Language is often used as a weapon. I don’t think it should be. I really don’t know what a solution to that would be – one that is feasible, I mean. I hate to see someone disempowered just because he or she is unable to speak standard English (however that has manifested itself currently.)

    AND, I completely agree with you regarding what you said about the Church.

  4. Personally I think we should all go with the BBC. They sometimes get a bit trendy, nowadays, but on the whole, they employ a “standard English” acceptable to toffs and plebs alike 🙂

  5. It’s not about dialect, accents or region-specific language.
    If you’re right and the churh is controlled by well educated people, then the only thing that makes sense is to try and educate everyone else to the same standard.
    There’s no point leaving them inarticulate, unable to plough through a well-written text because they’ve never come across many of the words, and then sitting back and complaining that they don’t have acceess to what educated people take as their birthright.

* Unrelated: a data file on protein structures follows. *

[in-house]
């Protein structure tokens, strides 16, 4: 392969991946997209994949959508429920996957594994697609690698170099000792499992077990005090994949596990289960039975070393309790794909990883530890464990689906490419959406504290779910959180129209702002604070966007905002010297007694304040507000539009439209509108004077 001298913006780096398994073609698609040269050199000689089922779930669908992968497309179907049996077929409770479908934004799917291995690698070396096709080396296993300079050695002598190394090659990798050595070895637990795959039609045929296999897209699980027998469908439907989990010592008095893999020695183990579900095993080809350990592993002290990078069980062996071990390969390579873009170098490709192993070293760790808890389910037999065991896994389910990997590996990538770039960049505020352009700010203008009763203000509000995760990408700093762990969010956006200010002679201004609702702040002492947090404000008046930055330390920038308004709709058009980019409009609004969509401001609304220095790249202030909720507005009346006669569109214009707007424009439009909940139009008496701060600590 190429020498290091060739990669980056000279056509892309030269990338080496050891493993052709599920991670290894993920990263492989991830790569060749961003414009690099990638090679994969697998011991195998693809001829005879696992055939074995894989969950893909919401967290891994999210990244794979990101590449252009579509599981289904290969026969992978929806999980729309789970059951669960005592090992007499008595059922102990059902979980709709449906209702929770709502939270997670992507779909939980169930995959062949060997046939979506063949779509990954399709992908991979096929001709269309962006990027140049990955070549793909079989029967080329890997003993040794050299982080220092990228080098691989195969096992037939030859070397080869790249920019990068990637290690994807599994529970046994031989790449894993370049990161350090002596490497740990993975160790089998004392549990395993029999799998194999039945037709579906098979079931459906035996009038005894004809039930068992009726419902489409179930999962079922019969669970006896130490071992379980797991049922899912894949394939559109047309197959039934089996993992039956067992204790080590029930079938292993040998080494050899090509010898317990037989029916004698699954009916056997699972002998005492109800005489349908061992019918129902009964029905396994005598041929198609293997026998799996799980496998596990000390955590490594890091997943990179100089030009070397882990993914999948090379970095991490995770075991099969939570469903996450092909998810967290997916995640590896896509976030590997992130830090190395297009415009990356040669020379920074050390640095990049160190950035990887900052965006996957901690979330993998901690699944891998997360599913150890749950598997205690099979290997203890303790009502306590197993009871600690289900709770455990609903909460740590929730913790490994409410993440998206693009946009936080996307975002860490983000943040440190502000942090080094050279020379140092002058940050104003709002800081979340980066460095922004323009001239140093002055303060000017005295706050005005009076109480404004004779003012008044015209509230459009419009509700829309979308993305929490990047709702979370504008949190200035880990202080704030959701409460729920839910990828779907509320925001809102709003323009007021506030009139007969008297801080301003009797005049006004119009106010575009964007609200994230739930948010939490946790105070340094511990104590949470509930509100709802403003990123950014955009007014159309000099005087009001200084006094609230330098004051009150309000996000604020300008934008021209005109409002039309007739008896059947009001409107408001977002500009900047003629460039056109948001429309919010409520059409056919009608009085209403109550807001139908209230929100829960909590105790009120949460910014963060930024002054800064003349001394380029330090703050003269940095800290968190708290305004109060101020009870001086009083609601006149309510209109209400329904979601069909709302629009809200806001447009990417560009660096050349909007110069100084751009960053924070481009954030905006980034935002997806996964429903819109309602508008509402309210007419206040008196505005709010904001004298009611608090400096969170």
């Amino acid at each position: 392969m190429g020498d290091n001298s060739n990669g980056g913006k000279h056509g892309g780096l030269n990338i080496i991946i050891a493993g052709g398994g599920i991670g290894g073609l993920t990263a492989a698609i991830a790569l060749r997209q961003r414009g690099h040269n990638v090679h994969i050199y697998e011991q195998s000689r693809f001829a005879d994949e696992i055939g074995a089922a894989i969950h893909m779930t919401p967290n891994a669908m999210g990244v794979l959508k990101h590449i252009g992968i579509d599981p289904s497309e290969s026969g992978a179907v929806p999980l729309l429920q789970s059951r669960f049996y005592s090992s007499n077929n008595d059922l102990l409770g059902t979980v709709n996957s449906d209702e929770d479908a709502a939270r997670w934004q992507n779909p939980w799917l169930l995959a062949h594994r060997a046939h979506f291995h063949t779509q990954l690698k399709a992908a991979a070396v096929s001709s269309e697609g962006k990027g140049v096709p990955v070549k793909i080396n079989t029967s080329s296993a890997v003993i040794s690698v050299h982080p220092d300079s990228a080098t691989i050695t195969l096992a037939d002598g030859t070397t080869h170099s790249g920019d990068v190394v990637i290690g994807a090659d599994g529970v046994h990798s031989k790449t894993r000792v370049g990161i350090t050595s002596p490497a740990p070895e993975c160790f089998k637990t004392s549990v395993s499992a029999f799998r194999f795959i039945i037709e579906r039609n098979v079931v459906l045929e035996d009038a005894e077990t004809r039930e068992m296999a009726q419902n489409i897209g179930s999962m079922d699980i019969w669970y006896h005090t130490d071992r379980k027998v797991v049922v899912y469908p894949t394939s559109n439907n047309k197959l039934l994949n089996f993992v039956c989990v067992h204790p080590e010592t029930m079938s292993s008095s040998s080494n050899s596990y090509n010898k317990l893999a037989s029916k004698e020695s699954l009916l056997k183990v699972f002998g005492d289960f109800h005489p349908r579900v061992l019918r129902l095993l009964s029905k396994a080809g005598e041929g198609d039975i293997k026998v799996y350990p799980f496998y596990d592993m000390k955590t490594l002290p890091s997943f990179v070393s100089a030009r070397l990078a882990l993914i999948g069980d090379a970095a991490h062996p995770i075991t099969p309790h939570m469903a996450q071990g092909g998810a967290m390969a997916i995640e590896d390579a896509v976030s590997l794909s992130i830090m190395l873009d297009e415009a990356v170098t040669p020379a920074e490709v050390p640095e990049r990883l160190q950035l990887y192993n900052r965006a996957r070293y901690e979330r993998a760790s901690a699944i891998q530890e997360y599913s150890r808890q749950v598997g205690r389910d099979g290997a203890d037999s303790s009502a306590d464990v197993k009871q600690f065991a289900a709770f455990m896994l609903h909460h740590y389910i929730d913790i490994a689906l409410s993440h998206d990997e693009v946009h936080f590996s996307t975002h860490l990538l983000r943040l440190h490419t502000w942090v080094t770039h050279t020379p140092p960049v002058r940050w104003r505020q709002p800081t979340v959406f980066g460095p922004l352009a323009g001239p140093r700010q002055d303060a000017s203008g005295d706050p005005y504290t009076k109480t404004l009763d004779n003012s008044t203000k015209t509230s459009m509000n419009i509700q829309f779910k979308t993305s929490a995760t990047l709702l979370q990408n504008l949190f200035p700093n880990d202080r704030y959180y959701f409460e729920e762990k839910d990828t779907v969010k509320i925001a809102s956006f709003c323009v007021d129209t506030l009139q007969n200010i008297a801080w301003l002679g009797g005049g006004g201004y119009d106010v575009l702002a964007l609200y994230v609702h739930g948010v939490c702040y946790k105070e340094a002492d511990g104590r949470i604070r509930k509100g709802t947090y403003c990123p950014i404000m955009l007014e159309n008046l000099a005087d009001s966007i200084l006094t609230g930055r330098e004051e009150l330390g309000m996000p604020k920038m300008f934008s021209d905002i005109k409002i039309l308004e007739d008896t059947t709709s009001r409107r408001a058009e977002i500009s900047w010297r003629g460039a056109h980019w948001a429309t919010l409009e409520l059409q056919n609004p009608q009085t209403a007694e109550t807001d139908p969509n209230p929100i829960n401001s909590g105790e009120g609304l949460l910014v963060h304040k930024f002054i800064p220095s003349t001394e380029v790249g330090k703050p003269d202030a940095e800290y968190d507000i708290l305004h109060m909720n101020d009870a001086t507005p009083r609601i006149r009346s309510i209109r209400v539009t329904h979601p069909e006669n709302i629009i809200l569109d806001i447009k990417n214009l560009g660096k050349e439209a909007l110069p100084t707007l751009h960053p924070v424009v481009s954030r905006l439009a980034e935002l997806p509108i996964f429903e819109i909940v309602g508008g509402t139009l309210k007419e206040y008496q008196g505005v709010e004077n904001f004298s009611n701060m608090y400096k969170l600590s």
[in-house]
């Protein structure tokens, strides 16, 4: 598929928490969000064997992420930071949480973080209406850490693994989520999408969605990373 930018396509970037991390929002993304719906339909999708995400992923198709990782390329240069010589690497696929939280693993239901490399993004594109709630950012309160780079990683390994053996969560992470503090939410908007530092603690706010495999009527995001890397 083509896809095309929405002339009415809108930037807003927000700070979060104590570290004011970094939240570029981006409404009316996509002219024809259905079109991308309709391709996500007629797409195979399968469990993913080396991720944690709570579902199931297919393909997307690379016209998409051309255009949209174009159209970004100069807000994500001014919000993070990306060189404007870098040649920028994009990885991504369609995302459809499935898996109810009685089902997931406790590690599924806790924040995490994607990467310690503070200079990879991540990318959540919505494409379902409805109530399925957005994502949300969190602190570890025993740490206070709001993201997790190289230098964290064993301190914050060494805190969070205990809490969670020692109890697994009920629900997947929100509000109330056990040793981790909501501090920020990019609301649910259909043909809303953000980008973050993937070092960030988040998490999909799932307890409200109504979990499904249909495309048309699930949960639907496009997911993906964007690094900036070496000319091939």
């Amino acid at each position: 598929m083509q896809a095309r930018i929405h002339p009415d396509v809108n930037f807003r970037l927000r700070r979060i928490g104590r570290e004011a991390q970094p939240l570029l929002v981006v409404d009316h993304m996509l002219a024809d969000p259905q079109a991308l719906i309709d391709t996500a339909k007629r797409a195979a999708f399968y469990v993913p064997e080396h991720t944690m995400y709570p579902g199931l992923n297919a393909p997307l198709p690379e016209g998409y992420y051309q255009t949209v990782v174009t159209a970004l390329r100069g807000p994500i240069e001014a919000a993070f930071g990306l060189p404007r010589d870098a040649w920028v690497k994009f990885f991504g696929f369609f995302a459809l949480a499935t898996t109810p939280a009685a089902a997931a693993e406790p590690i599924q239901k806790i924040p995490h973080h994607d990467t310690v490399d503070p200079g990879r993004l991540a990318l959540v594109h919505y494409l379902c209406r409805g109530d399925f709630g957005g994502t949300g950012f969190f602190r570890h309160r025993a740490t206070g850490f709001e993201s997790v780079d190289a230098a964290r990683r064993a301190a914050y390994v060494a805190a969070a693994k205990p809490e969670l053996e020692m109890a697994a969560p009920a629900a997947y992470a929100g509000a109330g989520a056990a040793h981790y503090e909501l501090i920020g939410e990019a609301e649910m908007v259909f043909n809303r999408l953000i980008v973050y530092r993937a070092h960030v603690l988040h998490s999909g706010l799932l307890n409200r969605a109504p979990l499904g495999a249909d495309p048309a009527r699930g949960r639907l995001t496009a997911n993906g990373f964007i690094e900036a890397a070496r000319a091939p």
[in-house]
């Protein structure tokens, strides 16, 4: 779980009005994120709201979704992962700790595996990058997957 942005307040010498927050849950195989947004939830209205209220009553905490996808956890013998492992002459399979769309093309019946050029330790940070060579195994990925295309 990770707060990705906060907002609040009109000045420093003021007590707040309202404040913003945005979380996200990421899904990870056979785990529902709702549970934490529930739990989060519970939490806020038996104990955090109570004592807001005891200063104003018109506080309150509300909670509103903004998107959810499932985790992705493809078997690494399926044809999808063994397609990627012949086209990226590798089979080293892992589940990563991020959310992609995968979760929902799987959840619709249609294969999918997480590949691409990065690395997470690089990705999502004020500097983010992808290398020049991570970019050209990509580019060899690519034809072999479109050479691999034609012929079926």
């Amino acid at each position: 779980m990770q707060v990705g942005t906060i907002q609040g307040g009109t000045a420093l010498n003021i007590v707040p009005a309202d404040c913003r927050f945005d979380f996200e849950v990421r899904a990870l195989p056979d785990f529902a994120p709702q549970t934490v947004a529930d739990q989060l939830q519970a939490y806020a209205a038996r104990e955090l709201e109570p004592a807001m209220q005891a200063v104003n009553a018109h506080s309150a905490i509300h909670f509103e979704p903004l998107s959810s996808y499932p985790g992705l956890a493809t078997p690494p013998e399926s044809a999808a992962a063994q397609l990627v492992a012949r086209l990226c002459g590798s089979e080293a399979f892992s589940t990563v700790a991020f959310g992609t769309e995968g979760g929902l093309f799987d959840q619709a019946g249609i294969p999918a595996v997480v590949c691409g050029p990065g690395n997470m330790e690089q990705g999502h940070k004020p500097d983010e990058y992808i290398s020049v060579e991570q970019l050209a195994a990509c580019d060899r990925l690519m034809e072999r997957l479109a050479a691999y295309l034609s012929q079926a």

It’s only in this country that people believe education is elitist rather than enabling and are proud of being uneducated.

  6. But only a small percentage of people in the world speak BBC English.
    For Americans, Standard English means the Midwest.
    And BBC English wasn’t based on power?

  7. Power dynamics creeps into everything – even blogs. However, the point of church should be connection – speaking to the people in a manner that stengthens the connection. I’m thinking in the moment here of the New Zealand Prayer Book. Nothing is more painful to listen to than a liberal middle class white man trying to speak urban hip hop. However, adamantly insisting on perfect elocution/pronunciation etc will also alienate one from the same people one is trying to reach. Perhaps honesty is the best approach. Allowing folks to speak in a manner to which they are accustomed and attempting to learn their slang and expressions to better understand them without attempting to mimic them. However, within the corporate world, the “official” word – one must be able to communicate effectively. There is a time and place for everything. I would never present myself informally in a job interview, for example.